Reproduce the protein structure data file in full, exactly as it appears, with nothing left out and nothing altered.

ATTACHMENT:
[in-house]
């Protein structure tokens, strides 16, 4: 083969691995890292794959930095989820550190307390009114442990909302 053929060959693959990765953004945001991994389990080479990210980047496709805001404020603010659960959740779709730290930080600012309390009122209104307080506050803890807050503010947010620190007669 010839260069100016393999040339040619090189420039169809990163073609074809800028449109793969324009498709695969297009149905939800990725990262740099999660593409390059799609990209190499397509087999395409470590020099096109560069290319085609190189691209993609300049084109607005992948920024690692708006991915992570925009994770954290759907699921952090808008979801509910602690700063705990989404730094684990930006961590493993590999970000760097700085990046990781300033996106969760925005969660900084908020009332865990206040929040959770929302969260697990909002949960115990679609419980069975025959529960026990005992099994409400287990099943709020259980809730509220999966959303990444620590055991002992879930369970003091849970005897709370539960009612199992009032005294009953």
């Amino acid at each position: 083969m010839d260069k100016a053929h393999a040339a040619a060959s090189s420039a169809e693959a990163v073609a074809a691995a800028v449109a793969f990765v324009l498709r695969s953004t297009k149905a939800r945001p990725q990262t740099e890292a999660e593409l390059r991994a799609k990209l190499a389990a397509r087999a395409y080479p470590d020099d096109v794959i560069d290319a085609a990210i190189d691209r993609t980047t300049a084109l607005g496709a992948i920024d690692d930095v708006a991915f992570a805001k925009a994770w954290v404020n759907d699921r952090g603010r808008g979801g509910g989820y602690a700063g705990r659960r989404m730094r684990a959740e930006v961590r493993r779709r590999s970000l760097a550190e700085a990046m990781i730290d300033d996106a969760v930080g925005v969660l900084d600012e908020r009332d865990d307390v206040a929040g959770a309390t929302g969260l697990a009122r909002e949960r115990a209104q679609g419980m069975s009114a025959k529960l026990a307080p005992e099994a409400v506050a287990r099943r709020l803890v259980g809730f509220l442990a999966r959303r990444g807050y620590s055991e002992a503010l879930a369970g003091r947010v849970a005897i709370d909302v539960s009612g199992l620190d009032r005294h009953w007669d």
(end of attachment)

[in-house]
């Protein structure tokens, strides 16, 4: 083969691995890292794959930095989820550190307390009114442990909302 053929060959693959990765953004945001991994389990080479990210980047496709805001404020603010659960959740779709730290930080600012309390009122209104307080506050803890807050503010947010620190007669 010839260069100016393999040339040619090189420039169809990163073609074809800028449109793969324009498709695969297009149905939800990725990262740099999660593409390059799609990209190499397509087999395409470590020099096109560069290319085609190189691209993609300049084109607005992948920024690692708006991915992570925009994770954290759907699921952090808008979801509910602690700063705990989404730094684990930006961590493993590999970000760097700085990046990781300033996106969760925005969660900084908020009332865990206040929040959770929302969260697990909002949960115990679609419980069975025959529960026990005992099994409400287990099943709020259980809730509220999966959303990444620590055991002992879930369970003091849970005897709370539960009612199992009032005294009953």
């Amino acid at each position: 083969m010839d260069k100016a053929h393999a040339a040619a060959s090189s420039a169809e693959a990163v073609a074809a691995a800028v449109a793969f990765v324009l498709r695969s953004t297009k149905a939800r945001p990725q990262t740099e890292a999660e593409l390059r991994a799609k990209l190499a389990a397509r087999a395409y080479p470590d020099d096109v794959i560069d290319a085609a990210i190189d691209r993609t980047t300049a084109l607005g496709a992948i920024d690692d930095v708006a991915f992570a805001k925009a994770w954290v404020n759907d699921r952090g603010r808008g979801g509910g989820y602690a700063g705990r659960r989404m730094r684990a959740e930006v961590r493993r779709r590999s970000l760097a550190e700085a990046m990781i730290d300033d996106a969760v930080g925005v969660l900084d600012e908020r009332d865990d307390v206040a929040g959770a309390t929302g969260l697990a009122r909002e949960r115990a209104q679609g419980m069975s009114a025959k529960l026990a307080p005992e099994a409400v506050a287990r099943r709020l803890v259980g809730f509220l442990a999966r959303r990444g807050y620590s055991e002992a503010l879930a369970g003091r947010v849970a005897i709370d909302v539960s009612g199992l620190d009032r005294h009953w007669d």